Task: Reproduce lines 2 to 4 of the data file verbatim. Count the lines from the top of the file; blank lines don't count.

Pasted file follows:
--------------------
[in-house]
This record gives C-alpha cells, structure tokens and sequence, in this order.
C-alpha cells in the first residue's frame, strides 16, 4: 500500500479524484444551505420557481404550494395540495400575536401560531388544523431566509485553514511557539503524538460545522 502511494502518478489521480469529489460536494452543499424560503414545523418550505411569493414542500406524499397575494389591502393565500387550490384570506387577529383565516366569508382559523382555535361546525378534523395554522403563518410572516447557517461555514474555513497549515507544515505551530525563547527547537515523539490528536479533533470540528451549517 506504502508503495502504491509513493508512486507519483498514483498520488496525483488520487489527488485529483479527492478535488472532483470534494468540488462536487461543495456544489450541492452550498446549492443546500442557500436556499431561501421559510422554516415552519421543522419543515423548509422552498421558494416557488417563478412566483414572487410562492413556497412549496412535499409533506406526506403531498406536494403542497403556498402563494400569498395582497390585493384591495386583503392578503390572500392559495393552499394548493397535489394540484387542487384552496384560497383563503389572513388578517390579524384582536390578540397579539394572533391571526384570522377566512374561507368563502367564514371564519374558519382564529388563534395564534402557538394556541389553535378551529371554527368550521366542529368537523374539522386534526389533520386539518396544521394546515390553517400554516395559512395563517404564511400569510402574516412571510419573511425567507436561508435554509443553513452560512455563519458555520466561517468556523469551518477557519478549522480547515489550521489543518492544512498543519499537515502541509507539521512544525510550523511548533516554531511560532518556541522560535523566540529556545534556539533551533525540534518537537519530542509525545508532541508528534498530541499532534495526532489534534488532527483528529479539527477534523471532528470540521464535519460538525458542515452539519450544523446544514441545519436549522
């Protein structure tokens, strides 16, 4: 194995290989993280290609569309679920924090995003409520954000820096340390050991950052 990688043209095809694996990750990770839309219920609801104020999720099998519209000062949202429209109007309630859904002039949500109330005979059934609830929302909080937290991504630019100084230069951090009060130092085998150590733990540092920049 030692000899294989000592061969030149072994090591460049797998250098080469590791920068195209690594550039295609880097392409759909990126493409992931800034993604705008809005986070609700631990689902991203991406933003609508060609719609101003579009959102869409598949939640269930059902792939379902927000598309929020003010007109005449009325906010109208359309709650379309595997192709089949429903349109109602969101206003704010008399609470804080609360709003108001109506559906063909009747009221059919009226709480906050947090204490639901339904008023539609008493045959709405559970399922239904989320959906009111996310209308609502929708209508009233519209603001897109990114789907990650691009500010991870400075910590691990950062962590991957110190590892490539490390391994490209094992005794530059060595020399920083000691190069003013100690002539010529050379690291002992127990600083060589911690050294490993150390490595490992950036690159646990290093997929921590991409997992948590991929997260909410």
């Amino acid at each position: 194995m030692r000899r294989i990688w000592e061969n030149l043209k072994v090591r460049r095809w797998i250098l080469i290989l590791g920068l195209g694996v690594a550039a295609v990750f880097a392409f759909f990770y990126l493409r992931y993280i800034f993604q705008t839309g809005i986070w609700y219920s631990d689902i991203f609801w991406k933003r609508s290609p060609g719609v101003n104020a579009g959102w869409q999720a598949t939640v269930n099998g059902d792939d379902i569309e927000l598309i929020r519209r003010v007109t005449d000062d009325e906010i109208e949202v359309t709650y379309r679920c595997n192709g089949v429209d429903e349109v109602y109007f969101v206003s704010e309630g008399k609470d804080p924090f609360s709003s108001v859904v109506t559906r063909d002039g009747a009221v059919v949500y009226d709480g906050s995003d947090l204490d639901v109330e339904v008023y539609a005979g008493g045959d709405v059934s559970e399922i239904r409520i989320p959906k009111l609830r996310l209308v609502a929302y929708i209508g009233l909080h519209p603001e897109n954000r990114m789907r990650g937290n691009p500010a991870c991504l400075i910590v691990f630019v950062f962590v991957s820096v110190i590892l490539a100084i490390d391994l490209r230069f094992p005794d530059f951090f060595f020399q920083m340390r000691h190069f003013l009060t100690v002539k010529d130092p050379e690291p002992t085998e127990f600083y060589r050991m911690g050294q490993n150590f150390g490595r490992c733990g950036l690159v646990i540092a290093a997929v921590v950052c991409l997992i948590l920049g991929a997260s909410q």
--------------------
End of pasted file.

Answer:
This record gives C-alpha cells, structure tokens and sequence, in this order.
C-alpha cells in the first residue's frame, strides 16, 4: 500500500479524484444551505420557481404550494395540495400575536401560531388544523431566509485553514511557539503524538460545522 502511494502518478489521480469529489460536494452543499424560503414545523418550505411569493414542500406524499397575494389591502393565500387550490384570506387577529383565516366569508382559523382555535361546525378534523395554522403563518410572516447557517461555514474555513497549515507544515505551530525563547527547537515523539490528536479533533470540528451549517 506504502508503495502504491509513493508512486507519483498514483498520488496525483488520487489527488485529483479527492478535488472532483470534494468540488462536487461543495456544489450541492452550498446549492443546500442557500436556499431561501421559510422554516415552519421543522419543515423548509422552498421558494416557488417563478412566483414572487410562492413556497412549496412535499409533506406526506403531498406536494403542497403556498402563494400569498395582497390585493384591495386583503392578503390572500392559495393552499394548493397535489394540484387542487384552496384560497383563503389572513388578517390579524384582536390578540397579539394572533391571526384570522377566512374561507368563502367564514371564519374558519382564529388563534395564534402557538394556541389553535378551529371554527368550521366542529368537523374539522386534526389533520386539518396544521394546515390553517400554516395559512395563517404564511400569510402574516412571510419573511425567507436561508435554509443553513452560512455563519458555520466561517468556523469551518477557519478549522480547515489550521489543518492544512498543519499537515502541509507539521512544525510550523511548533516554531511560532518556541522560535523566540529556545534556539533551533525540534518537537519530542509525545508532541508528534498530541499532534495526532489534534488532527483528529479539527477534523471532528470540521464535519460538525458542515452539519450544523446544514441545519436549522
């Protein structure tokens, strides 16, 4: 194995290989993280290609569309679920924090995003409520954000820096340390050991950052 990688043209095809694996990750990770839309219920609801104020999720099998519209000062949202429209109007309630859904002039949500109330005979059934609830929302909080937290991504630019100084230069951090009060130092085998150590733990540092920049 030692000899294989000592061969030149072994090591460049797998250098080469590791920068195209690594550039295609880097392409759909990126493409992931800034993604705008809005986070609700631990689902991203991406933003609508060609719609101003579009959102869409598949939640269930059902792939379902927000598309929020003010007109005449009325906010109208359309709650379309595997192709089949429903349109109602969101206003704010008399609470804080609360709003108001109506559906063909009747009221059919009226709480906050947090204490639901339904008023539609008493045959709405559970399922239904989320959906009111996310209308609502929708209508009233519209603001897109990114789907990650691009500010991870400075910590691990950062962590991957110190590892490539490390391994490209094992005794530059060595020399920083000691190069003013100690002539010529050379690291002992127990600083060589911690050294490993150390490595490992950036690159646990290093997929921590991409997992948590991929997260909410």